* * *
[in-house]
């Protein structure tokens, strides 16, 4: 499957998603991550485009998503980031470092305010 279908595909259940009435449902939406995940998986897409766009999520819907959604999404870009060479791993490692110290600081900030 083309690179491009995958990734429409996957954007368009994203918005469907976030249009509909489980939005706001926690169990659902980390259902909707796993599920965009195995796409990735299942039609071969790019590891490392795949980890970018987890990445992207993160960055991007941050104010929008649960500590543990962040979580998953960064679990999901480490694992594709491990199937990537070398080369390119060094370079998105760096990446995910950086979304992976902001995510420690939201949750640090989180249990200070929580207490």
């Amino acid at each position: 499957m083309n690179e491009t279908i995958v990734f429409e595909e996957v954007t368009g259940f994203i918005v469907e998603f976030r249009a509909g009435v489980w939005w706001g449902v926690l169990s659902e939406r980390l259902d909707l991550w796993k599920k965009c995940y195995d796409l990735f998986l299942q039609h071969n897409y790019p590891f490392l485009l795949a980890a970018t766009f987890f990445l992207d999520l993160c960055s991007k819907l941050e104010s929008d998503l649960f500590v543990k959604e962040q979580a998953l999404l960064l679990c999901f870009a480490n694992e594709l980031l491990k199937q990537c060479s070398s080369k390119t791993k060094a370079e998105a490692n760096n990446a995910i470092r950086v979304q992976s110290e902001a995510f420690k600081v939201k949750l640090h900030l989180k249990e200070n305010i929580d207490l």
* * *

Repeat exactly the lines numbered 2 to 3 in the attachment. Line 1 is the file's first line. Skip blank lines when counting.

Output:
């Protein structure tokens, strides 16, 4: 499957998603991550485009998503980031470092305010 279908595909259940009435449902939406995940998986897409766009999520819907959604999404870009060479791993490692110290600081900030 083309690179491009995958990734429409996957954007368009994203918005469907976030249009509909489980939005706001926690169990659902980390259902909707796993599920965009195995796409990735299942039609071969790019590891490392795949980890970018987890990445992207993160960055991007941050104010929008649960500590543990962040979580998953960064679990999901480490694992594709491990199937990537070398080369390119060094370079998105760096990446995910950086979304992976902001995510420690939201949750640090989180249990200070929580207490």
């Amino acid at each position: 499957m083309n690179e491009t279908i995958v990734f429409e595909e996957v954007t368009g259940f994203i918005v469907e998603f976030r249009a509909g009435v489980w939005w706001g449902v926690l169990s659902e939406r980390l259902d909707l991550w796993k599920k965009c995940y195995d796409l990735f998986l299942q039609h071969n897409y790019p590891f490392l485009l795949a980890a970018t766009f987890f990445l992207d999520l993160c960055s991007k819907l941050e104010s929008d998503l649960f500590v543990k959604e962040q979580a998953l999404l960064l679990c999901f870009a480490n694992e594709l980031l491990k199937q990537c060479s070398s080369k390119t791993k060094a370079e998105a490692n760096n990446a995910i470092r950086v979304q992976s110290e902001a995510f420690k600081v939201k949750l640090h900030l989180k249990e200070n305010i929580d207490l």